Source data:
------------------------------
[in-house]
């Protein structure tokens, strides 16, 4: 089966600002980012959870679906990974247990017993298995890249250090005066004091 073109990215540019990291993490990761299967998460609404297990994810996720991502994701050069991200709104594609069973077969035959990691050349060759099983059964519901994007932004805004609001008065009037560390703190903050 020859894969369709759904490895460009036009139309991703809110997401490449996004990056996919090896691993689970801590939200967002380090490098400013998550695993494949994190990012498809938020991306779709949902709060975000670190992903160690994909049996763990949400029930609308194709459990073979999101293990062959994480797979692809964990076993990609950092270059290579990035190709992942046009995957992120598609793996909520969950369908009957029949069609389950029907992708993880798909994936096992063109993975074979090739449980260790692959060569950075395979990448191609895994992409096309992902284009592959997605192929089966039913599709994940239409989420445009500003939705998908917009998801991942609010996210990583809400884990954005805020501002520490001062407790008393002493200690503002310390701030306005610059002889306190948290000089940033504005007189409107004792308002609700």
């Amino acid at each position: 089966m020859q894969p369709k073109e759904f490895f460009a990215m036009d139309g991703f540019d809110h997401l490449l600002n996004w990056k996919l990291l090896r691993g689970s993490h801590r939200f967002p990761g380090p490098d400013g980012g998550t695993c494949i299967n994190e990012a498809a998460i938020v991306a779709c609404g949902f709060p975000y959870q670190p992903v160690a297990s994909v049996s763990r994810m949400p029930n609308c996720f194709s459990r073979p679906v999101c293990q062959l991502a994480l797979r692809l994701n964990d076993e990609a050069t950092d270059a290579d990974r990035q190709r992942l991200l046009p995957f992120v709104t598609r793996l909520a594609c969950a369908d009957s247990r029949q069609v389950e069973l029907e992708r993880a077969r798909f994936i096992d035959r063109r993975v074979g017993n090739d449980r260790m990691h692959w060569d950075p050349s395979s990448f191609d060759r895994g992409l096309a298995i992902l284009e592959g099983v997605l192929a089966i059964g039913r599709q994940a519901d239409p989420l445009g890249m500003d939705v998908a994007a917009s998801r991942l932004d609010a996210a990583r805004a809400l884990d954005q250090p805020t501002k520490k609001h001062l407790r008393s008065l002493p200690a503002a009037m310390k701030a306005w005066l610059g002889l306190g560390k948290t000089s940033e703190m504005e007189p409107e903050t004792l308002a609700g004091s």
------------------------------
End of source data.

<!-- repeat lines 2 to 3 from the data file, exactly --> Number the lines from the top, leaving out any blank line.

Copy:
């Protein structure tokens, strides 16, 4: 089966600002980012959870679906990974247990017993298995890249250090005066004091 073109990215540019990291993490990761299967998460609404297990994810996720991502994701050069991200709104594609069973077969035959990691050349060759099983059964519901994007932004805004609001008065009037560390703190903050 020859894969369709759904490895460009036009139309991703809110997401490449996004990056996919090896691993689970801590939200967002380090490098400013998550695993494949994190990012498809938020991306779709949902709060975000670190992903160690994909049996763990949400029930609308194709459990073979999101293990062959994480797979692809964990076993990609950092270059290579990035190709992942046009995957992120598609793996909520969950369908009957029949069609389950029907992708993880798909994936096992063109993975074979090739449980260790692959060569950075395979990448191609895994992409096309992902284009592959997605192929089966039913599709994940239409989420445009500003939705998908917009998801991942609010996210990583809400884990954005805020501002520490001062407790008393002493200690503002310390701030306005610059002889306190948290000089940033504005007189409107004792308002609700």
């Amino acid at each position: 089966m020859q894969p369709k073109e759904f490895f460009a990215m036009d139309g991703f540019d809110h997401l490449l600002n996004w990056k996919l990291l090896r691993g689970s993490h801590r939200f967002p990761g380090p490098d400013g980012g998550t695993c494949i299967n994190e990012a498809a998460i938020v991306a779709c609404g949902f709060p975000y959870q670190p992903v160690a297990s994909v049996s763990r994810m949400p029930n609308c996720f194709s459990r073979p679906v999101c293990q062959l991502a994480l797979r692809l994701n964990d076993e990609a050069t950092d270059a290579d990974r990035q190709r992942l991200l046009p995957f992120v709104t598609r793996l909520a594609c969950a369908d009957s247990r029949q069609v389950e069973l029907e992708r993880a077969r798909f994936i096992d035959r063109r993975v074979g017993n090739d449980r260790m990691h692959w060569d950075p050349s395979s990448f191609d060759r895994g992409l096309a298995i992902l284009e592959g099983v997605l192929a089966i059964g039913r599709q994940a519901d239409p989420l445009g890249m500003d939705v998908a994007a917009s998801r991942l932004d609010a996210a990583r805004a809400l884990d954005q250090p805020t501002k520490k609001h001062l407790r008393s008065l002493p200690a503002a009037m310390k701030a306005w005066l610059g002889l306190g560390k948290t000089s940033e703190m504005e007189p409107e903050t004792l308002a609700g004091s």